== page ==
Business Profiles

St John Craner – podcast – The Rural Sales Show

Podcasting is the fastest growing media globally, creating fortunes and celebrity status for the likes of Joe Rogan, Bill Simmons, Karen Kilgraff and Georgia Hardstark (My favourite murder). There’s an oddity about sending questions to local podcasters for a written and published feature… Hawke’s Bay has some amazing podcast talent who enjoy sharing their experiences and knowledge in a particular interest area or interviewing influential people.

St John Craner is a respected marketer, specialising in the agri/primary sector who devours self-improvement books and uses his podcast The Rural Sales Show to support rural sales teams.

Why did you start a podcast?

Selfishly and honestly? For myself as I’ve always been a lifelong learner and Iearn so much from my guests. The secondary objective was to serve my audience more as I see way too many rural reps suffer in their jobs unnecessarily when there are answers out there and people or leaders who can help them. They just have to help themselves by listening and learning.

What is its theme?
Psychology, mindset, human behaviour, sales, fitness, leadership. All the things you need to have to be on top of your game. How often do you upload a podcast?Weekly where I can.

What platforms are you on?
All of them. My assistant Toni puts them out with the big two being Spotify and Apple.

How do you promote it?
Everywhere – email signature, LinkedIn, Facebook Group and my weekly email which goes out to about 5000 people each and every Tuesday.

How many followers?
A small but quality following that I’m growing which surprisingly is picking up followers in the US and UK as well as NZ and Australia. We are getting around 100 downloads an episode currently and that is tracking up as we get better guests on the show. Those two things go hand in hand. The key lesson here is to understand that a podcast is just one lead nurture channel. I can attribute at least $100k of training work to one podcast episode. Listening to them is what swung it for both decision makers. When you podcast regularly you are building a relationship with your audience.  They get to spend time with you and get familiar to you and your voice so make sure you be you as everything else is taken. Plus your listeners will work out if you’re not being your true you.

What’s your objectives? Keep doing it.

Are you aiming to create podcast revenue and/or drive new business for your business?
Maybe in time. I am seeing some folk do a great job of monetising their email content using Substack. My go-tos are Janette Barnard of Prime Futures and my previous learning/content coach Michael Simmons (who I was lucky enough to get on the show episode #23).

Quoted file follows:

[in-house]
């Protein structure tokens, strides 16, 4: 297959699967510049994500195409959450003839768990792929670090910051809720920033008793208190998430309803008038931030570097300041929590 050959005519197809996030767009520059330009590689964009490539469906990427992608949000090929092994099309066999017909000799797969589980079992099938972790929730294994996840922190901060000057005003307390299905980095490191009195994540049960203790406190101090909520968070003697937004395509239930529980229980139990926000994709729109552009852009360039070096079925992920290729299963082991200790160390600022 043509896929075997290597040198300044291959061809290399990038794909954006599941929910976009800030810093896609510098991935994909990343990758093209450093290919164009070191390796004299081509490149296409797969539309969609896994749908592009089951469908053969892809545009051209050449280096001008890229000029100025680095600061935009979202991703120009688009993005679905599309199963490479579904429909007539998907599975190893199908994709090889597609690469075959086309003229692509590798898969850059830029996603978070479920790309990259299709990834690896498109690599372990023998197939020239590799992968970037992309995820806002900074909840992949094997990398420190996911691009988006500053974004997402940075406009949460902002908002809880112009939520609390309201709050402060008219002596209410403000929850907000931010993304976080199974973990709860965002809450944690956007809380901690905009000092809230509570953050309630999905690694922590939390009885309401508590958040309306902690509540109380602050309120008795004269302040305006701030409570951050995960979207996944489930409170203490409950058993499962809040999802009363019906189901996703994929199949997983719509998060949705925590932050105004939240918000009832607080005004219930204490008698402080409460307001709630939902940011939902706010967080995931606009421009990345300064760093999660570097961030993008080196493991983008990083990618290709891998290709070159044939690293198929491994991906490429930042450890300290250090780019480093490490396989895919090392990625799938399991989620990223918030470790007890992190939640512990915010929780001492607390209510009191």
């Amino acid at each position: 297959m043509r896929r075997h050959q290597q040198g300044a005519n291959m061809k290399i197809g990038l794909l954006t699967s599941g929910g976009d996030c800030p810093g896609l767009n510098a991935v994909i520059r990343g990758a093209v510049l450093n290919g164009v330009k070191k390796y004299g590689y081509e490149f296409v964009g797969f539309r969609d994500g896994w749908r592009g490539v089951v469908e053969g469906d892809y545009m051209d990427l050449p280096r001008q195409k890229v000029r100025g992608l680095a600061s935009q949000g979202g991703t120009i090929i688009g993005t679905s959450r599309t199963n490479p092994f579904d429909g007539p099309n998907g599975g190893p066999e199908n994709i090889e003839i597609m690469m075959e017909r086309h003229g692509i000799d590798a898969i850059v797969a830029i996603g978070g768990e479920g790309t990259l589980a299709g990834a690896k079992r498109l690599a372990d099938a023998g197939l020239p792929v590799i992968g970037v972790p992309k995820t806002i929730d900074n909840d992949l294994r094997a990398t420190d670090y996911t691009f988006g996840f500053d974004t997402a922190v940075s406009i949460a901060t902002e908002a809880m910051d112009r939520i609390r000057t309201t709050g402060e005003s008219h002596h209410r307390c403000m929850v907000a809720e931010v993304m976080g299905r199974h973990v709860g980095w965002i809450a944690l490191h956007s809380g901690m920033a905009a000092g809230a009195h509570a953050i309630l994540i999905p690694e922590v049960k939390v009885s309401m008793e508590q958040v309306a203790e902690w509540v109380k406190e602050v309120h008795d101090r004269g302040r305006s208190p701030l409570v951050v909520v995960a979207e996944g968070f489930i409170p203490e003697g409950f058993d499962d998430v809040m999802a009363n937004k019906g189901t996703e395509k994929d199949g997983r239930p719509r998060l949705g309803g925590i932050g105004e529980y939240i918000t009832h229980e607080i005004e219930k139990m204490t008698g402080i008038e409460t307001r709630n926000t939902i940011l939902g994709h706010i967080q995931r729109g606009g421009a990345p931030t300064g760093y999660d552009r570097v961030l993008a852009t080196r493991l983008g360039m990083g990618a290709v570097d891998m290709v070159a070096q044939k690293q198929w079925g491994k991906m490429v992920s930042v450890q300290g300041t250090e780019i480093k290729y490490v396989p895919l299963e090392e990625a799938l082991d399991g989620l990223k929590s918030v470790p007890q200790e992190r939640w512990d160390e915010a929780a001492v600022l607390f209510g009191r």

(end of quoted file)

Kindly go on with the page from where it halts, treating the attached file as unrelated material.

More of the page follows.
What is easy to set up? What technology and software do you use?

I use a basic mic that goes great: AudioTechnica AT200. I also use Riverside FM as it records voices beautifully and much better than Zoom. Audio and listening quality are important for your listeners but you don’t need to go overboard and get all swanky and carried away with a top of the range recording studio. My assistant uses Audacity to edit. These three tools work for me just fine. The most important thing to do is just start.

Who is the most interesting you’ve had as a guest? 
We’ve had a fair few and they all bring something different. I think the big one has been Andy Paul who is a NY Times best-selling author and top SalesForce sales coach in the US. His own podcast is in the top 1% of all podcasts and I was fortunate enough to get an invite on his show back in September that drops early this year. You’ll be surprised who you can get on your own show if you ask nicely and rate and review their podcast first, especially also if you make the effort to interact with them and support them genuinely on social media.

Who would be your ultimate interview?
Rory Sutherland who is Head of Strategic Planning at Ogilvy who is brilliant on human behaviour or Shane Parrish from an amazing podcast called The Knowledge Project (he also just published a great book called Clear Thinking). If they were alive it would have to be Alan Rickman, Sir Francis Bacon and Benjamin Franklin. Anthony Bourdain was a big loss too.

Any tips for other budding podcasters?
Content is king but consistency is key. Be mindful of your intent. Some cynics will say podcasting is self-indulgent. I disagree. If you genuinely want to help and serve your tribe, do it. That’s what will keep you doing it because you want to make an impact for others. I’ve done over 50 episodes and the target is 100 episodes by the end of 2024. Also don’t worry if you can’t get good guests at the start. Start small and use your own network as many will be willing to come on your show. Don’t be afraid to do shows on your own that express yourself and your own point of view. People who like the way you think will like it and those that don’t won’t. It also reminds me of that saying one of my guests gave me: “A thought leader is only someone who has original thoughts worth following”.

What does success as a podcaster look like to you?
Good question. A great listening and learning experience for the audience. Someone who asks very good questions of their guests and had great guests on their show. Steven Bartlett on Diary of a CEO is an exemplar of this.

What podcasts do you regularly listen to?
I have so many. I often download episodes by subscribing to shows before I go on long work trips which often take me out of reception rurally. I like my car to be my University and convert the downtime well. My absolute go-tos are The Knowledge Project by Shane Parrish and Diary of a CEO with Steven Bartlett. Others I listen to and pick from include The Psychology Podcast with Barry Kaufmann, Hidden Brain, Daily Stoic with Ryan Holiday, The High Performance Podcast and Lewis Holme’s School of Greatness. There are so many to listen to.